ARCHAEOLOGISTS prompted a visit from the police when they found a collection of human remains during a dig.
Officers were called to the site of the Roman fort at Cramond, on the outskirts of Edinburgh, after the remains of several bodies were discovered.
Experts believe they were left there during the Middle Ages – hundreds of years after the Roman fort was built in 142AD.
It is thought the bodies were buried by families unable to pay for a proper burial at nearby Cramond Kirkyard.
A pathologist was called in by Lothian and Borders Police to inspect the bones, but when it became clear how old they were, and that there was so sign of foul play, the force's involvement was short-lived.
The remains have since been reburied at the site – one of Britain's most important Roman sites – which will be opened up permanently within months.
The excavation has exposed what is left of the ancient building for the first time in more than 50 years, although the part of the site where the human remains were found has been dug up for the first time.
Although the existing church dates as far back as 1656, records show the original foundations of the fort were partly covered by a chapel built in the 600s.
Cramond's origins date back nearly 2,000 years. When the Romans invaded Scotland for the second time, in AD139, they stopped at a line between the Forth and the Clyde and built the Antonine Wall.
They built a fort at Cramond to protect the southern shore of the Forth, east of the end of the wall, and to act as a supply port for the Roman army in Scotland.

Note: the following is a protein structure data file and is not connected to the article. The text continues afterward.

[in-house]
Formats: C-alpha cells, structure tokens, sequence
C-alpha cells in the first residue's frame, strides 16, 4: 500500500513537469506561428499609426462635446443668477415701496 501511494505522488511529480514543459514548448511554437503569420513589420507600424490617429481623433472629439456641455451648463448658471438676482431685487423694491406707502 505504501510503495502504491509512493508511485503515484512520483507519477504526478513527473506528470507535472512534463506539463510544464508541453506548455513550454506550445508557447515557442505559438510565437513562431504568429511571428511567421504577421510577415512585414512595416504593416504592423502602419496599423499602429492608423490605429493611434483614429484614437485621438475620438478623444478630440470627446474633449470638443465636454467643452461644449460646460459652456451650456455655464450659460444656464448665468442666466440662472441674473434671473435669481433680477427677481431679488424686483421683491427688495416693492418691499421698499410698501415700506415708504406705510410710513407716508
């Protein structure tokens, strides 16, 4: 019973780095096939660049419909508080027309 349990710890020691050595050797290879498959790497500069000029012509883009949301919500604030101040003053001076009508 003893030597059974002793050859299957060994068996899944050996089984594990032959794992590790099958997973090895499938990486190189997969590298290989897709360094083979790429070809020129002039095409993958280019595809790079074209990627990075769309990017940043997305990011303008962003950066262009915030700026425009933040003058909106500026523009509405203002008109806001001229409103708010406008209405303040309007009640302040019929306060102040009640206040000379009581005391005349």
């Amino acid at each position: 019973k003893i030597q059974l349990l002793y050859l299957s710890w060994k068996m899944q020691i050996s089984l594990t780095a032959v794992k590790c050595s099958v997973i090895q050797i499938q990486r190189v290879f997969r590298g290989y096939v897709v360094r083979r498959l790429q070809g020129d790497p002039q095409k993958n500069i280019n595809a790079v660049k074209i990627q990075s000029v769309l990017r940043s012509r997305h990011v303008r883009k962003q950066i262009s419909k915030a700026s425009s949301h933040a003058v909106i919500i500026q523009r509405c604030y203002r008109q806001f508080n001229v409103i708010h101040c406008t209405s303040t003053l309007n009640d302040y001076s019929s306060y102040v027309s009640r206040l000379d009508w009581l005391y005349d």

It is hoped the archaeological dig will shed light on how the fort was built – and unearth new treasures to go on display in a planned museum.
John Lawson, the city council's archaeologist, said: "They were medieval human remains and we think they were about 1,000 years old.
"Although they were discovered just outside the burial ground of the church, it is probable their relatives could not afford to have them buried properly. We think the site was occupied in early medieval times and we hope the dig will provide more information."
John Dods, chairman of the Cramond Management Group, a taskforce set up to raise awareness of the host of historical remains in the area, said: "The church records only go back to the 1560s, but it's well known there was a church there for a long time before that.
"It's not too much of a surprise that these remains have been discovered and it may be that where they were found was part of an early graveyard."